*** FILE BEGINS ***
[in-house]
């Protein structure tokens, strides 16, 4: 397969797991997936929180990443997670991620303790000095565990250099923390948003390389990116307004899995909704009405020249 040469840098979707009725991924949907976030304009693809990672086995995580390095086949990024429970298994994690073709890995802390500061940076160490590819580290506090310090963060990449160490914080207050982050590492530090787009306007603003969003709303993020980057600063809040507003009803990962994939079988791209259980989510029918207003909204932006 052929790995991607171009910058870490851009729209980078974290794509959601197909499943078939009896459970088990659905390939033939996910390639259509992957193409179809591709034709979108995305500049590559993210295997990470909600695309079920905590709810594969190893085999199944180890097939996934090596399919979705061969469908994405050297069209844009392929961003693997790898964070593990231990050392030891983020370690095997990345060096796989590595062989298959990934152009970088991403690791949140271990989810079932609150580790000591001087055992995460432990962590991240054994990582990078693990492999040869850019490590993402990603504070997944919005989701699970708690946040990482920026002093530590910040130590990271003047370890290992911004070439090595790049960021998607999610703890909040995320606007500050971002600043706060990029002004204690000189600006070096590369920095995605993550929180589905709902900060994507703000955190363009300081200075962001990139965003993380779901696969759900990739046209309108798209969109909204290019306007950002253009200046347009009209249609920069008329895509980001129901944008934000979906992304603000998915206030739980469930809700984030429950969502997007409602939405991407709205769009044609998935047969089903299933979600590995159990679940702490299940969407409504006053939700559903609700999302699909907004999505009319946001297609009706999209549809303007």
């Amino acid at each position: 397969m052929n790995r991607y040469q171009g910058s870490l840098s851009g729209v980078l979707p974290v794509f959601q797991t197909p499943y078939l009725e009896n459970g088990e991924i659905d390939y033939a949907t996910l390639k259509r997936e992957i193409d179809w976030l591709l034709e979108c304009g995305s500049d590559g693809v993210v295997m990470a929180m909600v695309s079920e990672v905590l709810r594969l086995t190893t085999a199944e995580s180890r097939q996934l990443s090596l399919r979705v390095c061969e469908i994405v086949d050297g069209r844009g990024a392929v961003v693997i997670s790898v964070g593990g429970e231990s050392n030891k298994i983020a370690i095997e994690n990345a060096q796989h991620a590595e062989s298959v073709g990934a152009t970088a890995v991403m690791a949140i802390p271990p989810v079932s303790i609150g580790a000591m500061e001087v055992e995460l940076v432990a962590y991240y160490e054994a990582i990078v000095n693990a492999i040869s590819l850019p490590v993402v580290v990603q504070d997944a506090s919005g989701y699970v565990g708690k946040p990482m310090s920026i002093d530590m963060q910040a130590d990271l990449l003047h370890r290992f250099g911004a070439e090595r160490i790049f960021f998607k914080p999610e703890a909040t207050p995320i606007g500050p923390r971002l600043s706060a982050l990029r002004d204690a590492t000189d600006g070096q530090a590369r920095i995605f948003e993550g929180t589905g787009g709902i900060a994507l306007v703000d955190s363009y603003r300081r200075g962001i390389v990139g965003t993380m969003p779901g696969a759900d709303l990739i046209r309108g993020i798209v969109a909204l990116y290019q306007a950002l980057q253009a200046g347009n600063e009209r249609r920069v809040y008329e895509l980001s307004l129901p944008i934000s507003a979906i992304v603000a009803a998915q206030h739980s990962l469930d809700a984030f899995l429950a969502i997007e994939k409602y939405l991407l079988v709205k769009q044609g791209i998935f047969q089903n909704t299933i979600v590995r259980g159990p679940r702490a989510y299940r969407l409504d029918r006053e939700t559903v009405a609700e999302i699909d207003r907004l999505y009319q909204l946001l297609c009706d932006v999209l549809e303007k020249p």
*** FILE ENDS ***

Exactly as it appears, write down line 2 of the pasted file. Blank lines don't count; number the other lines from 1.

């Protein structure tokens, strides 16, 4: 397969797991997936929180990443997670991620303790000095565990250099923390948003390389990116307004899995909704009405020249 040469840098979707009725991924949907976030304009693809990672086995995580390095086949990024429970298994994690073709890995802390500061940076160490590819580290506090310090963060990449160490914080207050982050590492530090787009306007603003969003709303993020980057600063809040507003009803990962994939079988791209259980989510029918207003909204932006 052929790995991607171009910058870490851009729209980078974290794509959601197909499943078939009896459970088990659905390939033939996910390639259509992957193409179809591709034709979108995305500049590559993210295997990470909600695309079920905590709810594969190893085999199944180890097939996934090596399919979705061969469908994405050297069209844009392929961003693997790898964070593990231990050392030891983020370690095997990345060096796989590595062989298959990934152009970088991403690791949140271990989810079932609150580790000591001087055992995460432990962590991240054994990582990078693990492999040869850019490590993402990603504070997944919005989701699970708690946040990482920026002093530590910040130590990271003047370890290992911004070439090595790049960021998607999610703890909040995320606007500050971002600043706060990029002004204690000189600006070096590369920095995605993550929180589905709902900060994507703000955190363009300081200075962001990139965003993380779901696969759900990739046209309108798209969109909204290019306007950002253009200046347009009209249609920069008329895509980001129901944008934000979906992304603000998915206030739980469930809700984030429950969502997007409602939405991407709205769009044609998935047969089903299933979600590995159990679940702490299940969407409504006053939700559903609700999302699909907004999505009319946001297609009706999209549809303007």